The Rev. Teresa Cho, pastor of St. John’s Presbyterian Church in San Francisco, hated her middle name as a child.
“Eungyong literally means ‘silver bells’ and I thought, ‘Oh great, another thing to be teased about at school ― Teresa Silver Bells Cho,’” she told 5,300 youth and their leaders at a July 18 outdoor worship service at the 2013 Presbyterian Youth Triennium on the campus of Purdue University here.
Then her father told her that that the Chinese character for “silver” also means “clear” or “mirror image” and the character for “bells” also means the sound or peal of a bell. In that light, Cho said she saw the meaning of her name as “telling the truth as clearly as possible” and she thought, “That’s good. I can do that ― as I live out God’s call in my life and continue to discern God’s call, I strive to communicate the truth of Jesus Christ to the world.”
But what is the truth of Jesus Christ? she asked the hillside throng. Preaching from John 6:32-40 ― the story of Jesus feeding the multitude ― Cho said, “Jesus is surrounded by a crowd much like this and they’re all hungry for something, something they can’t quite grasp yet, but they are drawn to him.”
In this point in John’s gospel Jesus has not yet revealed himself as the Messiah, Cho said, “but they are nevertheless drawn by their desire to know who Jesus is, with no thought to where their next meal would be and where they would sleep.”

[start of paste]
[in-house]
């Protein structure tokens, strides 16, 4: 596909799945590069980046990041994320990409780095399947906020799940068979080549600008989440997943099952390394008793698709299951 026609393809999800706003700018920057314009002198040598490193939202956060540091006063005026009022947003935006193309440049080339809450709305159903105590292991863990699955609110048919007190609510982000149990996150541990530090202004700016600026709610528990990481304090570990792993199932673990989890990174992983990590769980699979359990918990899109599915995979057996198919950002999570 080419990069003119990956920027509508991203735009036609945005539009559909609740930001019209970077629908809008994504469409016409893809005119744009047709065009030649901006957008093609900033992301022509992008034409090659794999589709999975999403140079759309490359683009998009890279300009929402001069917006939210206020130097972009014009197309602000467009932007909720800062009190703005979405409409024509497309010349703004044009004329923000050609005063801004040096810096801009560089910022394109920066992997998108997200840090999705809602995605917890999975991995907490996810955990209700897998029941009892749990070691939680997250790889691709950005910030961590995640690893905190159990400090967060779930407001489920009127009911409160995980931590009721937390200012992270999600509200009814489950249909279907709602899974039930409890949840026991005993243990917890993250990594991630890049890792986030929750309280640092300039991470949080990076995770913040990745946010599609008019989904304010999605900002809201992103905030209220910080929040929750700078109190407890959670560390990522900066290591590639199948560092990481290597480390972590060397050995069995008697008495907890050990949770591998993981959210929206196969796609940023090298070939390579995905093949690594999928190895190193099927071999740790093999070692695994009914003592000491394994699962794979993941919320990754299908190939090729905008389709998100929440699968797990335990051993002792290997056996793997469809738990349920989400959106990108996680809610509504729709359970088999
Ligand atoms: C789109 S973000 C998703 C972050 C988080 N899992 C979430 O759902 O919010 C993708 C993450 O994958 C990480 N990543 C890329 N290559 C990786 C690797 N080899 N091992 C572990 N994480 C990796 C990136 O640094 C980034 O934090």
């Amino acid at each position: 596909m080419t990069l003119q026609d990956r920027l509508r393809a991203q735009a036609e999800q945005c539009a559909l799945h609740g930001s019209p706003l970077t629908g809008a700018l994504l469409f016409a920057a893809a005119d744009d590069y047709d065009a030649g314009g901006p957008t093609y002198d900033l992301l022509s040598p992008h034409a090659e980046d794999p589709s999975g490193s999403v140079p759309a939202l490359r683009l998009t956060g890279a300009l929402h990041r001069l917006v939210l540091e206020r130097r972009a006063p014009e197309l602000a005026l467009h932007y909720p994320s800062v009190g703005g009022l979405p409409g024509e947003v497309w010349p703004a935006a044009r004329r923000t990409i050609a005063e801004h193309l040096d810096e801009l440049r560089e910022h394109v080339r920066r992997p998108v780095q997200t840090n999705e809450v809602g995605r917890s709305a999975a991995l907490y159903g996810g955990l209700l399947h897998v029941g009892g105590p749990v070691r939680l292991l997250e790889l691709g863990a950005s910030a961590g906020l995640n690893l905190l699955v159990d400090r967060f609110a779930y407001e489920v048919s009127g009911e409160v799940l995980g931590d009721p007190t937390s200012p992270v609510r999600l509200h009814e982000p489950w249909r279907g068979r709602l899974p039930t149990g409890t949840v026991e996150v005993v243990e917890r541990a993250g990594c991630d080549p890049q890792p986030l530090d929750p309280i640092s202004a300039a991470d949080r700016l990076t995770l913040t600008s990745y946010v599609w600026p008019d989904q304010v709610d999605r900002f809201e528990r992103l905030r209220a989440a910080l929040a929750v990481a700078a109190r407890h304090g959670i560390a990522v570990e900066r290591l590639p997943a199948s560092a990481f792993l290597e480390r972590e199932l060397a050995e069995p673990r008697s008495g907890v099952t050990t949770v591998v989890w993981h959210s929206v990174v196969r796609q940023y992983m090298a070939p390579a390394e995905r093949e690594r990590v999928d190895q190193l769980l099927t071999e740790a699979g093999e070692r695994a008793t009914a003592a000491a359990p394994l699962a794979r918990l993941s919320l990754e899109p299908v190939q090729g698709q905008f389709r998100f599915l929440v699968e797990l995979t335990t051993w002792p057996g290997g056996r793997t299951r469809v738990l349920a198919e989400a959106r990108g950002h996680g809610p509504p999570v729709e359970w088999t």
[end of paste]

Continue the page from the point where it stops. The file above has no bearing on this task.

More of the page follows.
“Have you ever wanted to know something so bad that you were willing to wait, save up or sacrifice for it? Promised to never ask for another thing for it?” Cho asked her makeshift congregation. “What did they think Jesus had to offer that they would sacrifice their basic needs for it?”
Miracles were what first attracted people to Jesus, Cho said, “but were just a clue to who Jesus really is.” Only in John’s gospel do we learn where the loaves a fishes came from ― a youth, she continued. “We don’t know much about the boy, but the details are inconsequential to how Jesus is able to use him.”
Jesus told that throng, Cho said, “I am the bread of life that will never make you hungry again,” referencing the Triennium theme, “I AM.” And in the act of sharing the bread of life, worshipers learn more about their shared humanity in Christ.
“Look around at those near you,” she urged her young congregation. “You are a collective vision of who you are because Jesus always reveals himself in community. You are a child of God AND the body of Christ.”
Introducing the Lord’s Table ― Cho presided over communion with Presbyterian Church (U.S.A.) General Assembly Stated Clerk Gradye Parsons ― she recalled once again the miracle of the feeding of the 5,000: “There is plenty to share. No matter how little we think we have, Jesus multiplies it until all have enough. That is the power of the Table, the power of Jesus Christ ― in Christ there is always enough.”
Cho concluded by challenging this new Triennium community, only formed this week as Presbyterian young people from all over the country and from 50 countries around the world gathered. “We are not called to do this alone but in the community of Jesus Christ,” she said. “Imagine if all of us spoke the truth of Jesus. Would it be considered a miracle? Remember: it only took one youth for Jesus to feed 5,000.”